Without a doubt, marijuana is one of the most controversial topics of the 21st century. As researchers continue to unearth more of its medicinal properties, the discussion for its legalization somehow grows murkier by the day. Now another multi-billion-dollar industry wants a seat at the table. No less than former NBA commissioner David Stern threw his support behind the complete legalization of medical marijuana for the benefit of the Association last month. Joining him is Timberwolves star Karl-Anthony Towns, the first overall pick in the 2015 NBA draft.
The Dominican-American professional basketball player for the Minnesota Timberwolves said in an ESPN interview that medical marijuana should be removed from the NBA’s banned substances list.
Here’s a transcript of the exchange between ESPN and the young center.
ESPN: If you’re commissioner Adam Silver and could make one change to the rules in the NBA, what would it be?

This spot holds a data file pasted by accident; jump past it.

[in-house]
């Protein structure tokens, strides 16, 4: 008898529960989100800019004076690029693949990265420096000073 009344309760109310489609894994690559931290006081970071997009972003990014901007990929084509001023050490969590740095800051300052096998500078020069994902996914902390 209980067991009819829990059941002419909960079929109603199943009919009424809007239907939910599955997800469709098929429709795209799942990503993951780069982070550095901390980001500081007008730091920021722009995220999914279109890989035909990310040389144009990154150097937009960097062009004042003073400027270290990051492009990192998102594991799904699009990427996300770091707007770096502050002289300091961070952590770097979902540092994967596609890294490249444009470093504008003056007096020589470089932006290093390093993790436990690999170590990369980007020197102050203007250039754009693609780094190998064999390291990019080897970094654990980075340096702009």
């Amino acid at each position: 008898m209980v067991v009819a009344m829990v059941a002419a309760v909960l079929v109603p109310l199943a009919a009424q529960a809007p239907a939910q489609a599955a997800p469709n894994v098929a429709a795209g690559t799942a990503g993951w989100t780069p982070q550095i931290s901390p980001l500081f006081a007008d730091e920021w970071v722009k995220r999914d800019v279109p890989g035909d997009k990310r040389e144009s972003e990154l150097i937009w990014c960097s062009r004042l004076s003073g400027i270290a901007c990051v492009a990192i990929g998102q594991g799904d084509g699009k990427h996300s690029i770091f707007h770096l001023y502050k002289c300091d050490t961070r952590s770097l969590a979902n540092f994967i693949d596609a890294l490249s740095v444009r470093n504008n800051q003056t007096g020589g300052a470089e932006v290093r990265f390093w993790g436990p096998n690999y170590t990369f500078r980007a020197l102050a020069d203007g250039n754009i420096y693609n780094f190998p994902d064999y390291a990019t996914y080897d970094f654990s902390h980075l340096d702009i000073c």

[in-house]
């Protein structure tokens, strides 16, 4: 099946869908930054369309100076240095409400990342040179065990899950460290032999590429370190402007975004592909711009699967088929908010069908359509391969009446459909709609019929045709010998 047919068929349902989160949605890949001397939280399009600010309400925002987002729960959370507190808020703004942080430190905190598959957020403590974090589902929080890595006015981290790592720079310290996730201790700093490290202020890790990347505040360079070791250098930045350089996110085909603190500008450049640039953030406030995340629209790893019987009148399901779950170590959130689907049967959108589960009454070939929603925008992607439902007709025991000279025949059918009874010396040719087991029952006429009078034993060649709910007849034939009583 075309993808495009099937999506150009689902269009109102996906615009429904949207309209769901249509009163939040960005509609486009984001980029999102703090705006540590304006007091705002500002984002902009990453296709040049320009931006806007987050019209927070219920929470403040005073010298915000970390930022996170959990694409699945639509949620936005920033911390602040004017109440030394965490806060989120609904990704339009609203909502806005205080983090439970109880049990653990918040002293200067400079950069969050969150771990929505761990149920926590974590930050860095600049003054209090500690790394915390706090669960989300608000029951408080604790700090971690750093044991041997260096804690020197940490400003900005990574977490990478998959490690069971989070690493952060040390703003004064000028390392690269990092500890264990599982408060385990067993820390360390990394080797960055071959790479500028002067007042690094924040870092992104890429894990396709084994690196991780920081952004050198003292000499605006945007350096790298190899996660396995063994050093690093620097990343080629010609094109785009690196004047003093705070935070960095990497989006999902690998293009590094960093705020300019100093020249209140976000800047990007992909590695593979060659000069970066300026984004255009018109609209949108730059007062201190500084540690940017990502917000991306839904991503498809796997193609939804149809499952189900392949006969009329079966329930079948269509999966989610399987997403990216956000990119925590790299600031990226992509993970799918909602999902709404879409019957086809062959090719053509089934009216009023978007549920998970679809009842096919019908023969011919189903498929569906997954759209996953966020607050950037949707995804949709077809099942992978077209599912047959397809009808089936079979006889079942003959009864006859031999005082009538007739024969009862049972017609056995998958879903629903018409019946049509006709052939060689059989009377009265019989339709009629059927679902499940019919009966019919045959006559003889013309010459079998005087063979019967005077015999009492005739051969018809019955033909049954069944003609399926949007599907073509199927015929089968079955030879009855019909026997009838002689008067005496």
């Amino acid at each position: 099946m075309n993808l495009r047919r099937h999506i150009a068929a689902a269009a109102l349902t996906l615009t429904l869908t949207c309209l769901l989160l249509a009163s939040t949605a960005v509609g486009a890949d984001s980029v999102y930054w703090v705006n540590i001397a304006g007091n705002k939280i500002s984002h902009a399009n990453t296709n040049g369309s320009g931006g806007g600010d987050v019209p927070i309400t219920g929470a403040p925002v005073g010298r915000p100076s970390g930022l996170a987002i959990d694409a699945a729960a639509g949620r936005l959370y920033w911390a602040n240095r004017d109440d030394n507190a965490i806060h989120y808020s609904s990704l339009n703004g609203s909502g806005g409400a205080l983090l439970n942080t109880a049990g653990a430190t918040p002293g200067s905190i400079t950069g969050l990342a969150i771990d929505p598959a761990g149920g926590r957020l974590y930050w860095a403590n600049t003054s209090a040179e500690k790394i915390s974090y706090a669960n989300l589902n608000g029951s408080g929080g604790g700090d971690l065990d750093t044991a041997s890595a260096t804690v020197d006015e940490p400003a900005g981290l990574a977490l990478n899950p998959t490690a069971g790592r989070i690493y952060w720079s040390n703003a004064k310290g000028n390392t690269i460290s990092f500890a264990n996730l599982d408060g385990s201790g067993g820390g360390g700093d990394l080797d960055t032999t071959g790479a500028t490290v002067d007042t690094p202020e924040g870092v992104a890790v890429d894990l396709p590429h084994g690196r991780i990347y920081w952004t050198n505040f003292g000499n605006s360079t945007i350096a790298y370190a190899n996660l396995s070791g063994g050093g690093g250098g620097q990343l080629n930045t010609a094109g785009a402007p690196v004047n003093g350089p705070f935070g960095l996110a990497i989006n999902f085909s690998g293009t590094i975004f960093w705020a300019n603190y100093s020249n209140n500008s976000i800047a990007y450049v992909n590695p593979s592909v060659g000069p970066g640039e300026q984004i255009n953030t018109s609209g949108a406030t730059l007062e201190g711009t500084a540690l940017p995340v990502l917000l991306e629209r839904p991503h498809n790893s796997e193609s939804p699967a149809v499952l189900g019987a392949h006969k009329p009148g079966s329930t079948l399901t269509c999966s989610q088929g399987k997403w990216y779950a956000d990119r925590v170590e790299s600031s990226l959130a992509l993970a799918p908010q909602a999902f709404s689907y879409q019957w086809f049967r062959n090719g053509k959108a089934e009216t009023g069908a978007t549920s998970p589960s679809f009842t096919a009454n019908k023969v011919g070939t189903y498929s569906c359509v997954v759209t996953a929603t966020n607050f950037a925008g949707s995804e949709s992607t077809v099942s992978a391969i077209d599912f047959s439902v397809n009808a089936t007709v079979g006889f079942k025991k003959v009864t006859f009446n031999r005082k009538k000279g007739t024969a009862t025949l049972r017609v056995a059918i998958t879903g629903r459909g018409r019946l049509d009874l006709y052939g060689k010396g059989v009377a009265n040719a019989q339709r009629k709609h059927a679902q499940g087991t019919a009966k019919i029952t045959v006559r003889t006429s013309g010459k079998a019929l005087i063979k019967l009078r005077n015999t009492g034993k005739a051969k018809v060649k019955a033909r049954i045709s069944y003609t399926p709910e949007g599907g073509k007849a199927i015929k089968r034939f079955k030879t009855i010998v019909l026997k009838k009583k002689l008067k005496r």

Towns: I agree with David Stern with marijuana. You don’t have to make it “Mary J” [or] “Half Baked.” You don’t have to do it like that, but you could use the [chemical] properties in it to make a lot of people better. That’s something that Adam Silver must do, that’s out of my control, but maybe legalizing marijuana. Not fully legal where people are chimneys but using [marijuana] as a beneficial factor as an athlete, as a person living daily. I think a lot of times fans forget that sometimes there may be some things that are banned that may not be the greatest for playing basketball, but for everyday living off the court, sometimes those things that are legal could help us.
ESPN: How much research have you been able to do about this topic?
Towns: I’ve done a little bit just because anything medical always intrigues me, just to see how the world is getting smarter about treating our bodies. There’s a lot of other conditions and diseases that can be helped by using those properties that are in medical marijuana to benefit people’s lives. I was talking to my mother yesterday about seeing studies about abnormalities in people’s bodies and doing surgeries to fix that, fix those conditions. My mom’s been working at Rutgers University medicine for 20-plus years. I love learning about different ways to take care of my body, so I’m always looking for ways that could help me be a better athlete and a better player. And make things just move smoother.
While it’s unlikely we’ll be seeing the NBA make such a move soon in favor of medical marijuana, it’s a positive development nonetheless to have players such as Towns speak out about the issue.